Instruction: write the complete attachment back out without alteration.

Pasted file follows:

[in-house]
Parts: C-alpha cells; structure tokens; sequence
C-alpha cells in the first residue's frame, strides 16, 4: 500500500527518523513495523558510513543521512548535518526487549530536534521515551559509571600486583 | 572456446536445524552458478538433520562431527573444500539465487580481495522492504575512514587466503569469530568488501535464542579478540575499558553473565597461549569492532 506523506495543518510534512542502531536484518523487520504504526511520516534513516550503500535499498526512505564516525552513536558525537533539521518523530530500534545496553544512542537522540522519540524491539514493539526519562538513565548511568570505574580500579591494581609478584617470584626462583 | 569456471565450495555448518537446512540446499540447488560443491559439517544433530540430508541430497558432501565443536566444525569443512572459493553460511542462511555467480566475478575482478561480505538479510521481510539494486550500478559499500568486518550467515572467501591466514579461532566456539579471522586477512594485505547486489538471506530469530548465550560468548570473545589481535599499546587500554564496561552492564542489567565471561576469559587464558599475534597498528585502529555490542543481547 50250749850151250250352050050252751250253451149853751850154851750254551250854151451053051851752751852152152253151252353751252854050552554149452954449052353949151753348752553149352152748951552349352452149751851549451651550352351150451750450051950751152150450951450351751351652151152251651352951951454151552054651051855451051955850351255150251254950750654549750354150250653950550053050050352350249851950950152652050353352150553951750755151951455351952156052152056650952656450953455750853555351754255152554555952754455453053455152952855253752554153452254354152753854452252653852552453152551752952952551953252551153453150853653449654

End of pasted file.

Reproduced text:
[in-house]
Parts: C-alpha cells; structure tokens; sequence
C-alpha cells in the first residue's frame, strides 16, 4: 500500500527518523513495523558510513543521512548535518526487549530536534521515551559509571600486583 | 572456446536445524552458478538433520562431527573444500539465487580481495522492504575512514587466503569469530568488501535464542579478540575499558553473565597461549569492532 506523506495543518510534512542502531536484518523487520504504526511520516534513516550503500535499498526512505564516525552513536558525537533539521518523530530500534545496553544512542537522540522519540524491539514493539526519562538513565548511568570505574580500579591494581609478584617470584626462583 | 569456471565450495555448518537446512540446499540447488560443491559439517544433530540430508541430497558432501565443536566444525569443512572459493553460511542462511555467480566475478575482478561480505538479510521481510539494486550500478559499500568486518550467515572467501591466514579461532566456539579471522586477512594485505547486489538471506530469530548465550560468548570473545589481535599499546587500554564496561552492564542489567565471561576469559587464558599475534597498528585502529555490542543481547 50250749850151250250352050050252751250253451149853751850154851750254551250854151451053051851752751852152152253151252353751252854050552554149452954449052353949151753348752553149352152748951552349352452149751851549451651550352351150451750450051950751152150450951450351751351652151152251651352951951454151552054651051855451051955850351255150251254950750654549750354150250653950550053050050352350249851950950152652050353352150553951750755151951455351952156052152056650952656450953455750853555351754255152554555952754455453053455152952855253752554153452254354152753854452252653852552453152551752952952551953252551153453150853653449654